Driv.r | Meet the first Nissan Leaf in Newfoundland
If you believe driving an electric car is a great way to help make the world a better place then you can be forgiven if you think our provincial government is, well, rather provincial.
Governments all over the world are scrambling to find new ways to encourage industry to build more green cars and tempt consumers to buy them. But not here in Newfoundland and Labrador.
My personal theory is, like snow clearing in St. John’s, it’s become part of our “can’t do” attitude.
And apparently it’s contagious. Not even the auto makers believe in this market. The local Chev dealer will sell you a Volt, but probably not off the lot. Slow-moving inventory is expensive to carry. Expect to place an order and wait for delivery. And don’t even ask Nissan to sell you a Leaf, the most popular plug-in car in the world. The company doesn’t sell them here.
Which strikes me as odd because technical challenges appear to be falling by the wayside. Electric cars are proving to be reliable. Driving range between charges is increasing. For many families going electric is a viable option, at least for a second car.
All well and good, except for this simple fact: electric cars ARE more expensive to buy. Expect to pay at least $10,000 over the sticker price of a similar gasoline-powered car. That’s why provincial governments in Ontario, Quebec and BC offer consumers generous rebates (up to $8,500) when they buy electric.
But not here in Newfoundland and Labrador. And there are no plans to start. Not even a whisper. Which you might find surprising. After all, we live in a province that describes itself as an energy warehouse. One with a power grid soon to be ranked among the cleanest in the world. Governed by politicians who are forecasting balanced budgets (oil revenues are on the rebound, remember?) and desperate to win public support.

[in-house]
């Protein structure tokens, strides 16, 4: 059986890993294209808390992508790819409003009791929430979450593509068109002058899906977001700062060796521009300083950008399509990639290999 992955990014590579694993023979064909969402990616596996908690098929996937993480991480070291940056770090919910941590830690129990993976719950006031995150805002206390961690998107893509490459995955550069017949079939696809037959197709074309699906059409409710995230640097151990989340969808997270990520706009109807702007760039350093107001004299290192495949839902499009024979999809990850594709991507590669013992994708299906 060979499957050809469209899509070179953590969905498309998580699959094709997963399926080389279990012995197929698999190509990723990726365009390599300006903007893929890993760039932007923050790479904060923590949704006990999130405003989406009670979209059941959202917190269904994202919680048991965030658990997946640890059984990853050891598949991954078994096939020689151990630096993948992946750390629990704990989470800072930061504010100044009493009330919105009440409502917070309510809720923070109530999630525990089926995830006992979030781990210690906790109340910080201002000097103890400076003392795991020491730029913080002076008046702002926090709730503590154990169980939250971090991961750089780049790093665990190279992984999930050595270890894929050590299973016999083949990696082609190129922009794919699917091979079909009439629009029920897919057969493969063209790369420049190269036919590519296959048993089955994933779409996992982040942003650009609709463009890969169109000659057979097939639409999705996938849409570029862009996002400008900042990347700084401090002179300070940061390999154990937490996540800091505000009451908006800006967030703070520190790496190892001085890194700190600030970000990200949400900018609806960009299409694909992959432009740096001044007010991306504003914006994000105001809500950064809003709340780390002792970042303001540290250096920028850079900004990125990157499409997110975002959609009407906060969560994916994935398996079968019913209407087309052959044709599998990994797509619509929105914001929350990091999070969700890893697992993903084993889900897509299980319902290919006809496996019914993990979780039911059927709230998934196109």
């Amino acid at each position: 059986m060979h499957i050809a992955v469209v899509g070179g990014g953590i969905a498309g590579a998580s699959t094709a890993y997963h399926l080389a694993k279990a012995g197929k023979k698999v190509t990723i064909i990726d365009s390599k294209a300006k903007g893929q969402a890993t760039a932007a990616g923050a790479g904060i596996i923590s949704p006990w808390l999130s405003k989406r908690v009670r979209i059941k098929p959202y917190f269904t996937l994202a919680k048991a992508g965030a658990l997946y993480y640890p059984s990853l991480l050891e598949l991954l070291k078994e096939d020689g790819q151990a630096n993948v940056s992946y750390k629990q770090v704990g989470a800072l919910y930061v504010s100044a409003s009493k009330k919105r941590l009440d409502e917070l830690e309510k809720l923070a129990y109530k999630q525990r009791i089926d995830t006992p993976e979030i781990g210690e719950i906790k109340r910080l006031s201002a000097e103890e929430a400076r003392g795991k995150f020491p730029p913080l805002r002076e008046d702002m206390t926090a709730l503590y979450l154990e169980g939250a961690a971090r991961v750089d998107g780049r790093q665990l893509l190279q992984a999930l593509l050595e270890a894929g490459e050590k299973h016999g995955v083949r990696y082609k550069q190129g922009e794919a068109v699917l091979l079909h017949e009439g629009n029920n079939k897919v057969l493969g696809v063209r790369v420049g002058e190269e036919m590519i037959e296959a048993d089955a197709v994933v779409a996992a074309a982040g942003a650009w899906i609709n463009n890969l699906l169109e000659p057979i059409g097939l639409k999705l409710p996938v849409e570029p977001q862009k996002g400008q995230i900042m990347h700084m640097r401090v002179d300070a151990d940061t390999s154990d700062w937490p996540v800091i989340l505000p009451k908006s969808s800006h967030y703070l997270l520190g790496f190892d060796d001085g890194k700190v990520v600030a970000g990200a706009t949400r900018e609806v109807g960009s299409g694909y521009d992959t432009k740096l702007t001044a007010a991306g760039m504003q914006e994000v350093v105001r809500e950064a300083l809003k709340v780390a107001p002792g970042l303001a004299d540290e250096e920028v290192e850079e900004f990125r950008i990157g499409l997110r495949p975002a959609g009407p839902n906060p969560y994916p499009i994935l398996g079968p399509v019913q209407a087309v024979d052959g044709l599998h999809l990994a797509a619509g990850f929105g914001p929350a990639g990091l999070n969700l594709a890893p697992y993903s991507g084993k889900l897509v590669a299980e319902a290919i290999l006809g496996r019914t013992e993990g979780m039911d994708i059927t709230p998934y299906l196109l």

And don’t forget our finance minister is uniquely qualified to connect the dots. Before Finance she was Environment Minister and before that she held the Innovation portfolio. But then again, why should Charlene Johnson offer consumers a break at taxpayers’ expense when John Gordon will do it for free?
While we’re at it, why should Nissan take the risk of marketing it’s all-electric Leaf in this province when that same guy, John Gordon, is happy to take the chance?
Which leads to this question: Who’s John Gordon?
He’s the public face of Green Rock E.V.S. (Electric Vehicle Solutions), a new company that sells used electric cars in St. John’s. He buys them in California and other markets that DO offer consumers cash rebates. Incentives that are factored in when calculating depreciation. So when Gordon buys a used Nissan Leaf or Chevrolet Volt on the mainland and sells it in St. John’s, taxpayers in other parts of the world pay for the subsidy. Not you and me.
The big question is, will Newfoundland consumers buy a used Leaf from Green Rock when Nissan won’t sell one that’s new? John Gordon is betting they will.
Watch the video to find out why he’s willing to take the risk.